HOME  |  NEWS  |  BLOGS  |  MESSAGES  |  FEATURES  |  VIDEOS  |  WEBINARS  |  INDUSTRIES  |  FOCUS ON FUNDAMENTALS
  |  REGISTER  |  LOGIN  |  HELP
AnandY
User Rank
Gold
Re: The Industrial Thermoset Polymers Is What We Need
AnandY   6/25/2014 3:08:05 AM
NO RATINGS
For a long time there has been a big problem on use of materials that cause environmental pollution when disposed of, that are weak in nature, and relatively expensive. Well, things can be made easier with the acquisition of the Stronger, lighter, cheaper, self-healing, and recyclable, too. They're all true about its new family of industrial thermoset polymers. These materials are also incapable of cracking, reacting with solvents and what is more interesting is that they can be able to self heal to their original form.

Ann R. Thryft
User Rank
Blogger
Re: interesting material breakthrough
Ann R. Thryft   6/11/2014 12:38:05 PM
NO RATINGS
I agree, Cabe. I think the applications for composites are where this material will make a really big difference.

Cabe Atwell
User Rank
Blogger
Re: interesting material breakthrough
Cabe Atwell   6/10/2014 2:41:05 AM
NO RATINGS
Seems like these new memory polymers would have great appeal to aircraft manufacturers who routinely have to patch the fuselage over the course of years to keep the planes flight worthy. 

Ann R. Thryft
User Rank
Blogger
Re: interesting material breakthrough
Ann R. Thryft   6/9/2014 12:59:26 PM
NO RATINGS
Thanks, Clinton. We've written a few articles on self-healling plastics (see the Related posts list), and several give info on how they work, or links to that info. This goes beyond all of them--the materials are a completely new class of polymers, constructed differently from others. Leave it to IBM to come up with that! I agree about the price point.

CLMcDade
User Rank
Gold
interesting material breakthrough
CLMcDade   6/9/2014 10:05:51 AM
NO RATINGS
Ann,  

Nice article.  I have been reading about self-healing plastics for awhile now, but this was the first article (with video) that had any specific details about how it works.

That the material is also recyclable is pretty amazing.  

The price point should be interesting, and will determine what products and which industries use it first.

Naperlou's comment and your response are a good example of how the benefits of a new material can be missed because of one's viewpoint.  As a product designer working for a plastics manufacturer, decreasing rejected parts was the first thing that came to my mind, followed by the effect the material might have on the performance of my designs in the field.

Advances like these will find applications and will bring benefits.

Ann R. Thryft
User Rank
Blogger
Actually quite useful
Ann R. Thryft   6/6/2014 12:01:50 PM
NO RATINGS
Lou, the attraction in electronics is not for end users so much as for manufacturers not having to throw away expensive chips or subassemblies during manufacturing, as we mention, which could boost yields.
Recyclability is also a big, big deal for consumer electronics--they're a huge contributor to choked landfills and many of their materials are harmful to both human recyclers (often in third-world countries without strict safety and health controls) as well as the environment.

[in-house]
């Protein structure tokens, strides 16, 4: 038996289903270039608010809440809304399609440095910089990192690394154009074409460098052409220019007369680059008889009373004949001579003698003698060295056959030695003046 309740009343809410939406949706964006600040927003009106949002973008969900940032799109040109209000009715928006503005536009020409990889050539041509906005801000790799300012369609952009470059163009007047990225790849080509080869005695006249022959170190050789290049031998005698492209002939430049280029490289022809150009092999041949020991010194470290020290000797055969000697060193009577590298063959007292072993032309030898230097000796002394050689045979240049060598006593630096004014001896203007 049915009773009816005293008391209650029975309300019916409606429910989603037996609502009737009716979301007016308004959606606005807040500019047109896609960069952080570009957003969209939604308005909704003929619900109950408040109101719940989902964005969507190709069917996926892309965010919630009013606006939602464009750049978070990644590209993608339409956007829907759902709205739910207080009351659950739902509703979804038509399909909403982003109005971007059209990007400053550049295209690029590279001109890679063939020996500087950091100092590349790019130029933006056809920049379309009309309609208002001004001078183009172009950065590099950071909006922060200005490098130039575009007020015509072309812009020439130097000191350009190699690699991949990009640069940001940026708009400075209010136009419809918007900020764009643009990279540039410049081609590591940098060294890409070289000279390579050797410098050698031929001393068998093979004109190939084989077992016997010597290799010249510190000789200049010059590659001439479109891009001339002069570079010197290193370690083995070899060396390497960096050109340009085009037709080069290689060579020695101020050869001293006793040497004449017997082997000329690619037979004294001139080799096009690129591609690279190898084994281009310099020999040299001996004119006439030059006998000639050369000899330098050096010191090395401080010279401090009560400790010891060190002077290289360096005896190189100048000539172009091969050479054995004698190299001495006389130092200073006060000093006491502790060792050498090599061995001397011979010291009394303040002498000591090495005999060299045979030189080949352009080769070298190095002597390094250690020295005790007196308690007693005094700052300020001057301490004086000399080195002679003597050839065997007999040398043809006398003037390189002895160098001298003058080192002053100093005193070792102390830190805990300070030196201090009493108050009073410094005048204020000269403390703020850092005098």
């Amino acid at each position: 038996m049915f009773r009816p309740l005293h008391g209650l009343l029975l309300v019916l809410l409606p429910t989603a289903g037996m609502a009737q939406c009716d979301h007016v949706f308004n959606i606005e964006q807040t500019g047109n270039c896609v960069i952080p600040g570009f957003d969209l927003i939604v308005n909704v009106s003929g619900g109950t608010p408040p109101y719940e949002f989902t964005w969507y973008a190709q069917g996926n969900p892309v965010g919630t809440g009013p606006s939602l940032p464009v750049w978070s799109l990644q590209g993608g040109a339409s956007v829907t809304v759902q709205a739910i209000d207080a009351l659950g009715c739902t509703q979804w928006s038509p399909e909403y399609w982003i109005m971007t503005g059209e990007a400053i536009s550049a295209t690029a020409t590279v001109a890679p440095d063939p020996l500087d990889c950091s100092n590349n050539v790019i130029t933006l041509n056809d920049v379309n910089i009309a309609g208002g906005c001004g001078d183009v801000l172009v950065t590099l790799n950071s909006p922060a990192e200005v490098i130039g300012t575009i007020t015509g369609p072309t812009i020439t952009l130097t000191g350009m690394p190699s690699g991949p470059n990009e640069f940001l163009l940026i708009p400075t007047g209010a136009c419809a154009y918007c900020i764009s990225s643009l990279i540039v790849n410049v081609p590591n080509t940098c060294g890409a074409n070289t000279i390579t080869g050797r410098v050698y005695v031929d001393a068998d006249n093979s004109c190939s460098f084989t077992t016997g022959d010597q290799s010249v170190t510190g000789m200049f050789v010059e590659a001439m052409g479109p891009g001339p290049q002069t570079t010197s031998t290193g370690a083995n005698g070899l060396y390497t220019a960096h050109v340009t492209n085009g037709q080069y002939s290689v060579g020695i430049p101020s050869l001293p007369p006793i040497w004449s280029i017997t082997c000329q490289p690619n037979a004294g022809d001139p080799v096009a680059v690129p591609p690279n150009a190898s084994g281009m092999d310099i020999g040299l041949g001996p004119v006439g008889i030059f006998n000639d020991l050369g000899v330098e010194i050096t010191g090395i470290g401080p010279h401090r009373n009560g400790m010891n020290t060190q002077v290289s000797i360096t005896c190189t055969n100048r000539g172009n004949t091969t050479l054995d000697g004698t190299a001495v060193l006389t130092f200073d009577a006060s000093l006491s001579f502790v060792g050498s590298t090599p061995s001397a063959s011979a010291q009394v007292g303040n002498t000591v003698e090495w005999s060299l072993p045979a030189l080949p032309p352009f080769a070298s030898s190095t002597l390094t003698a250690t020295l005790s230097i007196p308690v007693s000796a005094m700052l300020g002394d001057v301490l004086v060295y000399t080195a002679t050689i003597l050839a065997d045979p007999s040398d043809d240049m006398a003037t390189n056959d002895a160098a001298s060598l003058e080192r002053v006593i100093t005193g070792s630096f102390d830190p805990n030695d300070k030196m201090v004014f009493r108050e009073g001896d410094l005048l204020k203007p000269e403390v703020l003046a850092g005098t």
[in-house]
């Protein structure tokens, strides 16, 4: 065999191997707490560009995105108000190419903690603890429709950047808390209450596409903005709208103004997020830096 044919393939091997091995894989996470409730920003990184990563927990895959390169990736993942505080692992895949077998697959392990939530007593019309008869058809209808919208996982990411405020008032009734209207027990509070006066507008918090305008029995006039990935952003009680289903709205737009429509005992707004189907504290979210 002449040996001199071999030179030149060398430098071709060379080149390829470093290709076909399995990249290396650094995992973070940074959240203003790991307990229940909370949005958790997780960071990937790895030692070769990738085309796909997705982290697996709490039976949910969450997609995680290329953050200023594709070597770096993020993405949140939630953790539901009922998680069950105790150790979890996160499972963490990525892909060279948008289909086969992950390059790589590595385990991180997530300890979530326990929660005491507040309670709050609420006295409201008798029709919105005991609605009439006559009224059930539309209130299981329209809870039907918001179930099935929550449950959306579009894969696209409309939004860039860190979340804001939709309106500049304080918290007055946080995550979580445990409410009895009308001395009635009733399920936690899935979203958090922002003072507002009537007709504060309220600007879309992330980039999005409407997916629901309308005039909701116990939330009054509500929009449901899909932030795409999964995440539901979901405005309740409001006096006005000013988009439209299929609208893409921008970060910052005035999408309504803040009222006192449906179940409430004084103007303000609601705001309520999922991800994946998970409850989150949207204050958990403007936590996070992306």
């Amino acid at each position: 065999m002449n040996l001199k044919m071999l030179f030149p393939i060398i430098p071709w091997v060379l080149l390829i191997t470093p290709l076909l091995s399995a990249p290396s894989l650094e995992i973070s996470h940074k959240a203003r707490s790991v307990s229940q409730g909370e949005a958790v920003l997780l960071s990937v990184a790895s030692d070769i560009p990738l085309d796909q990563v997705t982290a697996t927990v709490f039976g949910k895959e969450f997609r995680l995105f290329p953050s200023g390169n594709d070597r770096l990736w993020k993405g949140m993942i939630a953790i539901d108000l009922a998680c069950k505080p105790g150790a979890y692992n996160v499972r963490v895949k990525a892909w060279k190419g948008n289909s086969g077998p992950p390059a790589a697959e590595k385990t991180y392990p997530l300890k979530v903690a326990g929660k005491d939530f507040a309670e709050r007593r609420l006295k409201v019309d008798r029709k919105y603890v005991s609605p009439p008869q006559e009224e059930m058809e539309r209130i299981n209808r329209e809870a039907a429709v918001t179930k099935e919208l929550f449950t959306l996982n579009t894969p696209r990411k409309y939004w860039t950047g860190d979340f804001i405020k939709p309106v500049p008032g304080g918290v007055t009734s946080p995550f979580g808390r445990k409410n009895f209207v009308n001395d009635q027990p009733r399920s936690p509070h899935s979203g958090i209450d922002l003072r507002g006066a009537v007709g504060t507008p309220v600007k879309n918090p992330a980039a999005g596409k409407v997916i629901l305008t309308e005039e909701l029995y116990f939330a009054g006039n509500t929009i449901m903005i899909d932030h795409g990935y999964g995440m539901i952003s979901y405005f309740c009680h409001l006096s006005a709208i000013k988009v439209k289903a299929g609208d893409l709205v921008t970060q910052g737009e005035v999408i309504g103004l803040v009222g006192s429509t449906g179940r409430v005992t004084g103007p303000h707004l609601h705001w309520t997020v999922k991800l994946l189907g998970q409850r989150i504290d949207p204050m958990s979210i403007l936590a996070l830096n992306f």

naperlou
User Rank
Blogger
great, but not really mecessary
naperlou   6/6/2014 9:50:12 AM
NO RATINGS
Ann, while this is an interesting development, at least one of the applications you mention does not really need many of these properties.  In the electronics world, longevity is not important.  I have a ton (perhaps) of stuff which is mostly old electronics that are not very old, but are unusable.  The issue is that the cost/performance of new electronics makes older ones functionally obsolete very quickly.  Longevity and self repair are not really assets.



Partner Zone
Latest Analysis
2016 engineering grads can expect to earn an average salary of $65,000 right out of the gate. Petroleum engineers' wallets are much fatter, though -- they are expected to earn about $20K more.
3D printing is now adding value to manufacturers at all steps along the business value chain. Come find out how at a talk by John Jaddou at next month's Embedded Systems Conference in Minneapolis.
From IoT and M2M to flexible robotics and consumer HMI, the advances in smart manufacturing are being deployed on the packaging floor.
These new 3D-printing technologies and printers include some that are truly boundary-breaking: a sophisticated new sub-$10,000, 10-plus materials bioprinter, the first industrial-strength silicone 3D-printing service, and a clever twist on 3D printing and thermoforming for making high-quality realistic models.
Ear-based heart-rate monitoring gained momentum recently, as sensor maker Valencell Inc. announced it has licensed its biometric earpiece technology to Samsung Electronics Co. Ltd for use in so-called “hearable devices.”
More:Blogs|News
Quick Poll
The Continuing Education Center offers engineers an entirely new way to get the education they need to formulate next-generation solutions.
Aug 8 - 12, Getting Hands On with Arduino Mechatronics
SEMESTERS: 1  |  2  |  3  |  4  |  5  |  6 |  7 | 8 | 9 | 10


Focus on Fundamentals consists of 45-minute on-line classes that cover a host of technologies. You learn without leaving the comfort of your desk. All classes are taught by subject-matter experts and all are archived. So if you can't attend live, attend at your convenience.
Learn More   |   Login   |   Archived Classes
Twitter Feed
Design News Twitter Feed
Like Us on Facebook

Technology Marketplace

Copyright © 2016 UBM Canon, A UBM company, All rights reserved. Privacy Policy | Terms of Service